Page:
Russian R7/Luna

What's a space race without a little cold war competition? Dr. Zooch and his human scale alter-ego Wes Oleszewski offer this model of the Russian R7/Luna. The R7 is a booster with four strap-on boosters surrounding the core booster. Each booster contains four liquid oxygen and kerosene powered engines for a total of 20 engines. Please don't make us use the word booster again in this paragraph. The R7's primary designer was Sergey Korolev. The R7 program began in the mid 50s and was intended to deliver drop shipments of big-ass atomic bombs to the United States. Upon delivery these bombs would go boom. Fortunately for all of us the cold war stayed as cool as a vodka and cranberry cocktail. Beginning in 1957 The R7 has been used to launch satellites and manned spacecraft. This particular model represents the R7 booster topped with a capsule which released the Luna 1 probe. Launched on January 2, 1959 Luna 1 flew past the moon.The imposing dull finish and 1.08 million pounds of thrust emanating from those 20 nozzles scared Americans more than the word "borscht". We started running and didn't look back until our booster power exceeded that of the R7 in 1961 with the launch of the Saturn I which boasted a thrust of 1.5 million pounds. The reliable R7 continues to launch cosmonauts and payloads to this day.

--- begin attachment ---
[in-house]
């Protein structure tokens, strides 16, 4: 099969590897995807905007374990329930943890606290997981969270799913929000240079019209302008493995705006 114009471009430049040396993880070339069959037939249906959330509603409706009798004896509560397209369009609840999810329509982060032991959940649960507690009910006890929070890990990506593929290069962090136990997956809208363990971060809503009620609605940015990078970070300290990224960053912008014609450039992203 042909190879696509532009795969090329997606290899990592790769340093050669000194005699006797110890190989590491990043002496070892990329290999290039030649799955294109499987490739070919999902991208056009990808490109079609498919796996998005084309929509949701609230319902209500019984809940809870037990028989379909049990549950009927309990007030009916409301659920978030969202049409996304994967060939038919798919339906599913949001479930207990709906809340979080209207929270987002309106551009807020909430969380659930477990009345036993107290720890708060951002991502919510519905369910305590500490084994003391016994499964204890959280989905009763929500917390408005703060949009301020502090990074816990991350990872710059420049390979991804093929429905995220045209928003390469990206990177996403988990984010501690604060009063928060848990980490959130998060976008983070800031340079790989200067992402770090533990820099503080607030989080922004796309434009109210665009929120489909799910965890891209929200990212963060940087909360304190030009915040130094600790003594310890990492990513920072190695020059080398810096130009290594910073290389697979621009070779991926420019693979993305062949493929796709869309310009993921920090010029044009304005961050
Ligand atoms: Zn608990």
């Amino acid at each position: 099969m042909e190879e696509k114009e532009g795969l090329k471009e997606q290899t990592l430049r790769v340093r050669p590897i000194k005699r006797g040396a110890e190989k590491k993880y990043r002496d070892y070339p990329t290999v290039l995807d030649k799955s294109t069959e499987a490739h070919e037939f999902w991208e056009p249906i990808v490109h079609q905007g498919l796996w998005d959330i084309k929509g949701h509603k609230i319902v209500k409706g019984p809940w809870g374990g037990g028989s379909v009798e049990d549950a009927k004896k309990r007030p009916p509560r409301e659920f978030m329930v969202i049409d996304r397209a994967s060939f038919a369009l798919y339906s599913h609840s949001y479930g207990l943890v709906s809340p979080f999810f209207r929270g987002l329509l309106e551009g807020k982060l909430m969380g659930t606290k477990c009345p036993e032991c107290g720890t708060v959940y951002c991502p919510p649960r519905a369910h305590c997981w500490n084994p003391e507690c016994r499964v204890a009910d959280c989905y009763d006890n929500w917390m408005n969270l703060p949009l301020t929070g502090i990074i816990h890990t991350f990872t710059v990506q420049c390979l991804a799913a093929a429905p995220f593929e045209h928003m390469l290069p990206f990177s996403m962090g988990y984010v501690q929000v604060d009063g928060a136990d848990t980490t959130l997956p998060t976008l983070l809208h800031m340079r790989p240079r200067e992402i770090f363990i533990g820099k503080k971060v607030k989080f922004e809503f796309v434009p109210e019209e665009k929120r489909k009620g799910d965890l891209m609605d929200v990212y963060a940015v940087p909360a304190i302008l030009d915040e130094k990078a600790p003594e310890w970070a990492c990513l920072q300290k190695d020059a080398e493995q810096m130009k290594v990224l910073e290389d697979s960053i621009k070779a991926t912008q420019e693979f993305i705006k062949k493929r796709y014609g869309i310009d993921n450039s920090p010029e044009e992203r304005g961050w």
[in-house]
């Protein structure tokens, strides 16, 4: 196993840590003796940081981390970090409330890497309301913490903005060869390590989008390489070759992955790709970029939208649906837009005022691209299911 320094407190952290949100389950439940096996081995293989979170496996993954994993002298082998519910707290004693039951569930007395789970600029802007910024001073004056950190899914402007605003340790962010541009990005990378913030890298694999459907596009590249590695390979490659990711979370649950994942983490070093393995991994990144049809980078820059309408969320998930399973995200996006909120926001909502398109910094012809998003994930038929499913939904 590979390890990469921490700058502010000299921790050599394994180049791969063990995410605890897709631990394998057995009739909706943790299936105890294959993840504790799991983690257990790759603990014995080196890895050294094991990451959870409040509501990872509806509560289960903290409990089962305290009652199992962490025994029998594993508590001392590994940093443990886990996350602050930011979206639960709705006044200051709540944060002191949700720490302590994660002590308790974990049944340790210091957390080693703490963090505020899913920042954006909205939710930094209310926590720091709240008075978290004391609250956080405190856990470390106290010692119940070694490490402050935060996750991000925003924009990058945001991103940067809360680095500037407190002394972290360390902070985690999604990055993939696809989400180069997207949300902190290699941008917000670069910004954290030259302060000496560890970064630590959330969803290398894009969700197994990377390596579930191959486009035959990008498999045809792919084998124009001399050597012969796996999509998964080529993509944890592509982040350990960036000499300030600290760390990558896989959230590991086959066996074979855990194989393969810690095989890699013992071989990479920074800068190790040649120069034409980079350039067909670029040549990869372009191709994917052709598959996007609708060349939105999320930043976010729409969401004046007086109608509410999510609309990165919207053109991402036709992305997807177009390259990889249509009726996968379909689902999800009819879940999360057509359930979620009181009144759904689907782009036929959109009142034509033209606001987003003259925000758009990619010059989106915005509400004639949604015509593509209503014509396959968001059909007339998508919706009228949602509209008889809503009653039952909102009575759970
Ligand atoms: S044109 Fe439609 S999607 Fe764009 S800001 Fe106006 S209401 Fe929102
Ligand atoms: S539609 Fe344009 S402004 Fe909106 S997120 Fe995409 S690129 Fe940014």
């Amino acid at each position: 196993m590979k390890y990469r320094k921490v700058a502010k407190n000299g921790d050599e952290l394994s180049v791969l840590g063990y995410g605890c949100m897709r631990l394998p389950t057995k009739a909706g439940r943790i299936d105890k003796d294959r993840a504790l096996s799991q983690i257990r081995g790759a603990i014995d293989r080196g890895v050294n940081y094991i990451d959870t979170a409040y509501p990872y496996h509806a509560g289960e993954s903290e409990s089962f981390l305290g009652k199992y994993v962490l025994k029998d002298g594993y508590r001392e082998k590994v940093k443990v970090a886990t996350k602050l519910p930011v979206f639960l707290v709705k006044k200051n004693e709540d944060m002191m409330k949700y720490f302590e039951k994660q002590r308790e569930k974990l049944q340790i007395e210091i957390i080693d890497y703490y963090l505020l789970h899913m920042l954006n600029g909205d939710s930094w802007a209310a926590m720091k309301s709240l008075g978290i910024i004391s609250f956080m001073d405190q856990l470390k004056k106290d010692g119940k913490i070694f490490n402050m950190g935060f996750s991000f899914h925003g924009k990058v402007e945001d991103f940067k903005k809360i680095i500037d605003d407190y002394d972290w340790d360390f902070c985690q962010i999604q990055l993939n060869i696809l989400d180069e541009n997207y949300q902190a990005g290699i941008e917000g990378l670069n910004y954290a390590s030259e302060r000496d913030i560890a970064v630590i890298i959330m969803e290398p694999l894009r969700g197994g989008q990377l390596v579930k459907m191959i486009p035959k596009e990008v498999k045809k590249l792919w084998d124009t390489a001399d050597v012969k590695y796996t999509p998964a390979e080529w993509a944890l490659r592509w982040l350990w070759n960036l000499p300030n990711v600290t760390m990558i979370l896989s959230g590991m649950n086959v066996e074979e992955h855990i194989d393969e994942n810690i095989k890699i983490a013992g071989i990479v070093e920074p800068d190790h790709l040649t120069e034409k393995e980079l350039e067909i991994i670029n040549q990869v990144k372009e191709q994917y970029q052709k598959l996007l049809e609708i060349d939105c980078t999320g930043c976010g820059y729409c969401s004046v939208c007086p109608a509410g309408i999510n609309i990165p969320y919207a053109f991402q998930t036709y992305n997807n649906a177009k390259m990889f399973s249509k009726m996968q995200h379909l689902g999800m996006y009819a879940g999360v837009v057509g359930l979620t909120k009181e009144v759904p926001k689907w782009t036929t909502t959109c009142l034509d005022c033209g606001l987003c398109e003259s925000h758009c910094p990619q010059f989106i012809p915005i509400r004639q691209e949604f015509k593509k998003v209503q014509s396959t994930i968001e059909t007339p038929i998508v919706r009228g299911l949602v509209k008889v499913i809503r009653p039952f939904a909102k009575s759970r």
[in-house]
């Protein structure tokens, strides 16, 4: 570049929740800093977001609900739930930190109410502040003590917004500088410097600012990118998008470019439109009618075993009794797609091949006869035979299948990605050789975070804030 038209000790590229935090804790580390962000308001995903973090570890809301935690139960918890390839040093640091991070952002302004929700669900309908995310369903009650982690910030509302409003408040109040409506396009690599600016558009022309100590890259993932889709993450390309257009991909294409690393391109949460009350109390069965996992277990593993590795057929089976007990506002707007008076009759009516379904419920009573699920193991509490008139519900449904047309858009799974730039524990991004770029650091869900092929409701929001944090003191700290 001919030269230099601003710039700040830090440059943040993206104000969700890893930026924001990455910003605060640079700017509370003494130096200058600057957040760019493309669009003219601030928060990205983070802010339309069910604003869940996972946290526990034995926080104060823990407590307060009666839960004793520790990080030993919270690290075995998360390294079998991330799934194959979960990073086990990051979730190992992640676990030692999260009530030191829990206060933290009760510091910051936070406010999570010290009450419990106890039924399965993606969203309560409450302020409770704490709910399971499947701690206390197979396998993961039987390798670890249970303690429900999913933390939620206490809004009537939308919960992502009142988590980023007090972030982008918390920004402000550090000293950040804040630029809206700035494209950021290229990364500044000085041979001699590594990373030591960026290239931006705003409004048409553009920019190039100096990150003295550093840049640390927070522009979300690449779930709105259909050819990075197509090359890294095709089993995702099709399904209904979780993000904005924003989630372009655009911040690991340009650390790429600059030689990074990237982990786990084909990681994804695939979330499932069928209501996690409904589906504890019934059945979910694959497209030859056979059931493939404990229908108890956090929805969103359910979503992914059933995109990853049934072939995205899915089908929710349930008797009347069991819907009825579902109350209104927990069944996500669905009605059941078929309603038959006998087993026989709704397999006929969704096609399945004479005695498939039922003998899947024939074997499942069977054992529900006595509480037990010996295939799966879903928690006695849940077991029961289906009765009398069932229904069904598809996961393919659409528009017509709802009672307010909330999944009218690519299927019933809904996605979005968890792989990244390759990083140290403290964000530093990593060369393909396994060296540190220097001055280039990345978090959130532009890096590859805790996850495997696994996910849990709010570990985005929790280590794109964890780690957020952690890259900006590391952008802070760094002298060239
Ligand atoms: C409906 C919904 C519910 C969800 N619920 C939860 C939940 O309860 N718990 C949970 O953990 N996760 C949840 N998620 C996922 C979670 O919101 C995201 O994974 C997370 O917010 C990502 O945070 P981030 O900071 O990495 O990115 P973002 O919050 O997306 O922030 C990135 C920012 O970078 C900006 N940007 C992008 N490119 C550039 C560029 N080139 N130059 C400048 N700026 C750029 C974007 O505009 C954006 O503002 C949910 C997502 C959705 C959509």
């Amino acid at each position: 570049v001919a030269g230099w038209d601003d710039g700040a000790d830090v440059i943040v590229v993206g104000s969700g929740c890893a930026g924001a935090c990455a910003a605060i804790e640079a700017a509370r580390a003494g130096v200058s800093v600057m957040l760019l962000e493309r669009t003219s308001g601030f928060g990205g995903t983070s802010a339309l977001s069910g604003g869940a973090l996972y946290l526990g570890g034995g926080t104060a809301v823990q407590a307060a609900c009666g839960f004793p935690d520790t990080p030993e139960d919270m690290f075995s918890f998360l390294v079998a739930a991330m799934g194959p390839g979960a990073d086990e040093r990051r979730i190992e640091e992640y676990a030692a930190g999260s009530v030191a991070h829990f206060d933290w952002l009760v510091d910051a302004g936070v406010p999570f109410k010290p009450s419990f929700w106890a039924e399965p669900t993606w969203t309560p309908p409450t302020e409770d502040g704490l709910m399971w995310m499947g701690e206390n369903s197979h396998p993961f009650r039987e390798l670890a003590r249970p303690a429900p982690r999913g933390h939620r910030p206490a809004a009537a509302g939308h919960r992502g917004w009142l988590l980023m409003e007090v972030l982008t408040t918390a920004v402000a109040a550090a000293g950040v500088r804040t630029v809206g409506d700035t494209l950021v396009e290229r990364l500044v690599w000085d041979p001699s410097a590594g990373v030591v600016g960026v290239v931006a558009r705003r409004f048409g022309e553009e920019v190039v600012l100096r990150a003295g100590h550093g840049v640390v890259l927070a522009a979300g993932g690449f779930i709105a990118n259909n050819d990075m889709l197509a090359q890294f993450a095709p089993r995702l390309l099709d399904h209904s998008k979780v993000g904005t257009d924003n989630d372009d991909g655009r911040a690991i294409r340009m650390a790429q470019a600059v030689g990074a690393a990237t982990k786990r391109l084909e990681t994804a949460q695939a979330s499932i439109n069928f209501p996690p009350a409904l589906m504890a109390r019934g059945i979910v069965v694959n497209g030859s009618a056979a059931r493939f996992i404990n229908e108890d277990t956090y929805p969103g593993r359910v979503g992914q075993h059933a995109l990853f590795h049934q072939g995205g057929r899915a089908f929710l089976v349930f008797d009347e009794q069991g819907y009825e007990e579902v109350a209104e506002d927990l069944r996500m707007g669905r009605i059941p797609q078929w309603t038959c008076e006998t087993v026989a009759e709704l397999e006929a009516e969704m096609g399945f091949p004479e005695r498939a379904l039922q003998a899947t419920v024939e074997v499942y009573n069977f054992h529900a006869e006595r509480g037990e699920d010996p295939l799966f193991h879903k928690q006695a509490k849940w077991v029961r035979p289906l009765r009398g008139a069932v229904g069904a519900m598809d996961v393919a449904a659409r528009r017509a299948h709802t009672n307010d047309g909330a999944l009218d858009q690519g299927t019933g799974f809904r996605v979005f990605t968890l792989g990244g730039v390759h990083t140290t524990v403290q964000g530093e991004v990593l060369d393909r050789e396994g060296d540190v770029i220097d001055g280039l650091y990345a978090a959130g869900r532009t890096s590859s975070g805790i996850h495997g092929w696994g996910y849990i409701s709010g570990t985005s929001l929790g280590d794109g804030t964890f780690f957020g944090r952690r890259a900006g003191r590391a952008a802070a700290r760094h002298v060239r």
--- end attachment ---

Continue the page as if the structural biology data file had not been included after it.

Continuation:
As a building experience, Dr. Zooch models are not rated on a "skill level" scale. You need to have some experience, sharp tools, patience and the shoe slamming fortitude of Krueschev to put them together. Best of all, you don't need to say "Da svidaniya" to a lot of rubles to get your hands on one of these.